Iran Hostage Crisis

1008 Words5 Pages
Taken Hostage:
The Iran Hostage Crisis and America’s First Encounter with Radical Islam
OVERALL COMMENTS

I. INTRO On November 4, 1979 Iranian students stormed the US Embassy in Tehran and held for 444 days, sixty-six American hostages.This event would go down in history as the Iran Hostage Crisis and as America 's first encounter with militants of Radical Islam.

This event was an obvious symbol of the United States’ “inability to control its own fate, maintain its dignity, and pursue independent course.” Fueled by the social, economic, and political turmoil, Americans during this time were in a constant uproar about the Iran Hostage Crisis due to the negatively changing status of a once prosperous and undefeatable United States.

II.
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This scandal served as a precursor to America 's overwhelming distrust of the government. Suspected of orchestrating a break-in at the Democratic National Committee headquarters at the Watergate office complex in Washington, D.C., President Nixon’s administration attempted to cover up any signs of their involvement. This scandal led to the discovery of many abuses of power by the Nixon administration, Nixon’s impeachment, eventually Nixon’s resignation from office in August of 1974. Though there is no solid evidence to convict President Nixon of directly ordering the break in, his administration was indeed guilty of trying to cover the entire ideal by paying off witnesses. This scandal added to a growing credibility gap which began during Lyndon B. Johnson’s…show more content…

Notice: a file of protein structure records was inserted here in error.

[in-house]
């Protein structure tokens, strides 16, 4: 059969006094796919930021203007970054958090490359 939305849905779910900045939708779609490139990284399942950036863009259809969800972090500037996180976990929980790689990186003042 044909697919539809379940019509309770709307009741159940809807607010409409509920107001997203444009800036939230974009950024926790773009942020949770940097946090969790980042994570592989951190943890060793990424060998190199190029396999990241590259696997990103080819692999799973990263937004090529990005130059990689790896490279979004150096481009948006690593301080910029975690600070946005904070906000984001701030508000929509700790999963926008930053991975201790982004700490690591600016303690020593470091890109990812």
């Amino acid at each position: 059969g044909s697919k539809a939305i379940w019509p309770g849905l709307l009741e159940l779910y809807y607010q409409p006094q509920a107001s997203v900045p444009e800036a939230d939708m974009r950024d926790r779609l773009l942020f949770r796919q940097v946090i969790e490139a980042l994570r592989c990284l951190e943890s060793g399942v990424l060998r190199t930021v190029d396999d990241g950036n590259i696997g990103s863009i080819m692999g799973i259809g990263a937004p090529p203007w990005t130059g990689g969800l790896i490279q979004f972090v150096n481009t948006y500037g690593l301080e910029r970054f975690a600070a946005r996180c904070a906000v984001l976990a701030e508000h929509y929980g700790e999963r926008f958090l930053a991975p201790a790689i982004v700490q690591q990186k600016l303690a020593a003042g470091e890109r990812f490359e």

Carter was elected into office when America was looking for a great change in politics but soon after instances like the hostage crisis, Americans began to realize that Carter was not the type of representative that they wanted. The Carter administration and the State Department officials thought that the problem would be over quickly and the hostages would be returned quickly, giving Carter’s image a boost. Unsurprisingly, Carter’s political needs matched poorly with those of Ayatollah Khomeini, the Shah Muslim religious leader of the time. Americans pressured Carter to handle the issue in an American manner with gusto and military force as a small group of university students managed to humiliate and humble the “American tiger.” Carter’s strategy included sending a letter to Khomeini, calling for the resolvement of issues of Iran-America issues but the Carter administration quickly learned that it would take a great deal to get the Ayatollah’s attention. Overwhelmingly, the world saw Carter as “weak and ineffectual” and this majorly tainted the image of a 1970s-1980s
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